Keep Kids Safe in the Car
All 50 states have a combination of laws that require drivers to restrain children in car seats, booster seats, and seats belts. Specifics vary by state, based on the child's age and size.
Car crashes are the number one killer of children ages 1 to 12 in the United States, according to the National Highway Traffic Safety Association. Young children restrained in child safety seats have an 80 percent lower risk of fatal injury than those who are unrestrained.
Another potential problem is that the parents or guardians of a large number of youngsters do not properly place their children in their child safety seat or booster seat. The seat might be the incorrect one for the child, based on his or her size and age. The child might not be strapped in properly. Or, the child might be placed in the front seat. (The back seat is always the safest.)
Since 2002, all car seats and most vehicles are required to have the LATCH system installed. It makes it easier to install the car seat every time.
To keep your child safe, learn your state's child car restraint rules (www.usa.safekids.org) and follow these practices:
Place your child in a rear-facing infant seat or rear-facing convertible seat for as long as possible—at least until the child is age 2, or until he or she reaches the highest weight or height the car seat manufacturer recommends. This is usually between 22 to 35 pounds. The safest place to install the car seat is in the center of the back seat.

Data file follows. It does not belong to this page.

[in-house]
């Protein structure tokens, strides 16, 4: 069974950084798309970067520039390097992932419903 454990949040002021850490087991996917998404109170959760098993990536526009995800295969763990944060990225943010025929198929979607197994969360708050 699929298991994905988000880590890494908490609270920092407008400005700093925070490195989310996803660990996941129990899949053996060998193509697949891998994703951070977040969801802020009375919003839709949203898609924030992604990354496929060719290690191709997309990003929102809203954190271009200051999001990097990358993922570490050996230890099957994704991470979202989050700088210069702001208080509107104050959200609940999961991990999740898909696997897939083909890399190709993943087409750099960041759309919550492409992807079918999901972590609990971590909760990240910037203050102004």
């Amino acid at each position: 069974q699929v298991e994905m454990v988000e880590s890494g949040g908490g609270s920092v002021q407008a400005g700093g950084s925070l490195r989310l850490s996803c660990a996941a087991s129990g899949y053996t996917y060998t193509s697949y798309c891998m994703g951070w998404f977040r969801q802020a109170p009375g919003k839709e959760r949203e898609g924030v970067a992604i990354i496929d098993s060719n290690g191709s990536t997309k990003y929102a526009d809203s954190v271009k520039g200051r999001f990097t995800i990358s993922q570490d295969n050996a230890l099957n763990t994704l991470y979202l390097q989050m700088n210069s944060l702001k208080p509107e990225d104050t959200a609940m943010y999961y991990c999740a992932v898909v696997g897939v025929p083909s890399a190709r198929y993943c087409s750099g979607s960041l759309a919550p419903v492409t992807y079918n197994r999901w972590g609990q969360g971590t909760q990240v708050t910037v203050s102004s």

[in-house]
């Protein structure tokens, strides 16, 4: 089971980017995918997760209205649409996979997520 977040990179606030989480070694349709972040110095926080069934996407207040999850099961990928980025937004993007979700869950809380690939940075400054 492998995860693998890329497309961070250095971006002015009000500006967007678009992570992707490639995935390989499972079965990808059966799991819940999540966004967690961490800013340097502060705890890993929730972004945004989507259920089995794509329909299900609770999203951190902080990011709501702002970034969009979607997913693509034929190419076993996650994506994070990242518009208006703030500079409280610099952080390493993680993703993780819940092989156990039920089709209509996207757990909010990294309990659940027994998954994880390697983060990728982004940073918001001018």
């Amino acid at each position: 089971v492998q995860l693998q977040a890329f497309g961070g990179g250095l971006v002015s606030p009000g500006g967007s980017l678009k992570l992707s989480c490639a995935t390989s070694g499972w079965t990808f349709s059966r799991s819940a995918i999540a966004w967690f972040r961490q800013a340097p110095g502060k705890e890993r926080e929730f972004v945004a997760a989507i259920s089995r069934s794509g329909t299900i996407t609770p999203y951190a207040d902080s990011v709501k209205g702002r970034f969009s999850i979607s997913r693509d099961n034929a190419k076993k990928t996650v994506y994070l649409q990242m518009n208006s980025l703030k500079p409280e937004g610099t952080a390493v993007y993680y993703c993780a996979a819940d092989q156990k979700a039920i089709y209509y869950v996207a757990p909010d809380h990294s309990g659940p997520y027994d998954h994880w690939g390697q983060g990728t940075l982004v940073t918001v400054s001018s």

Install the car seat tightly. You shouldn't be able to move it more than an inch when tugging from side to side.
Make your child's harness snug. You should only be able to fit a finger or two between the harness and your child.
Place a child who weighs 40 to 80 pounds in a forward-facing seat with a harness.
Use a booster seat until your child can sit on the regular seat with his or her back all the way against the seat and knees bent comfortably over the edge.
Keep the lap belt snug on your child's upper thighs or hips, not against his or her soft abdomen. Keep the shoulder belt snug across your child's chest and collarbone.
- Freeborn, Donna, PhD, CNM, FNP
- Haines, Cynthia, MD